Some links you might like to follow up:


  • My blog post on memoQ 2014

  • documentation on memoQ on Kilgray's website (user guides, videos, training material, etc.).

    Take a look at the material at Kilgray's online resource centre to find out more about how memoQ works. If you register as a user (it's free), you can then access this page and and watch recorded webinars on various aspects of using memoQ. (You can also attend live webinars for free.)

  • The memoQ user group at Yahoo!

    If you want to ask other memoQ users about the program, you can do so here.
    NB To get access to this mailing list, you need to join the group after opening a (free) user account at Yahoo!.

  • The various versions of memoQ

    There are stand-alone versions for freelance translators and server-based agency/corporate versions for teams. To find out which version of memoQ you need, click here.

  • Click here to access some short videos and webinars that Kilgray has made to show memoQ users how to employ specific features such as "track changes" and term extraction. The videos available here also cover other products, e.g. qTerm (for terminology management in a server environment) and TM Repository (for managing translation memories).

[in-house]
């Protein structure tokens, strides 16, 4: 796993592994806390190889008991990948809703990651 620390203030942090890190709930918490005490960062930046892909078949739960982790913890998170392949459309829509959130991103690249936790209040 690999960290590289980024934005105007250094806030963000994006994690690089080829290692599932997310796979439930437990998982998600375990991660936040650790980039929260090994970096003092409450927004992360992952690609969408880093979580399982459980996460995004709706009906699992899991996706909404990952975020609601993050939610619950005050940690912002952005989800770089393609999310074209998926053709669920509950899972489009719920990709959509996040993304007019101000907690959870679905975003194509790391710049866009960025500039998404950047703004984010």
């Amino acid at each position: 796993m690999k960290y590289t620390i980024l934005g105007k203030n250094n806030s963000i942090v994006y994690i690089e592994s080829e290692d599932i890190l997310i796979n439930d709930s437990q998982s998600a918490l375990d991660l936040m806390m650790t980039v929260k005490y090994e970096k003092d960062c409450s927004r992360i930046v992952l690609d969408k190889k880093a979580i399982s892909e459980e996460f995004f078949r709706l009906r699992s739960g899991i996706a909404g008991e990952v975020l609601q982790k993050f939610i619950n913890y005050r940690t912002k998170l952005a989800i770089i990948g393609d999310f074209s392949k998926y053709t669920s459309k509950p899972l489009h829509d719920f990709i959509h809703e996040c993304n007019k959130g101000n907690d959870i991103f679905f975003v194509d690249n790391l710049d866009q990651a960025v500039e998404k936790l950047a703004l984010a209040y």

Special offers

Kilgray runs these on its own website and at proz.com every few months, especially around the end of the year. They only last a few days and give you the chance to buy a licence at a very good rate. To check out the offers, go to their News page or TGB (group buys) on proz.com.

top


Links to other translation aids

Kilgray has collected a number of links to 3rd-party tools, which I've chosen to add here because it lists the most popular ones on a single page. The list includes CodeZapper for reducing the number of tags/codes in a source text (see below) and ApSIC Xbench for editing TMs.

The programs mentioned are for quality assurance, pre-processing and post-editing of texts, and database management (e.g. for cleaning up TMX memories and validating/enhancing the quality of your databases).

Kilgray also runs webinars on optimising source texts for translation, which means pre-processing them to remove surplus tags/codes and improve the formatting to make translation easier. CodeZapper by Dave Turner comes in handy for this purpose. See his web page and Kilgray's outline on how to convert PDF files into translatable text.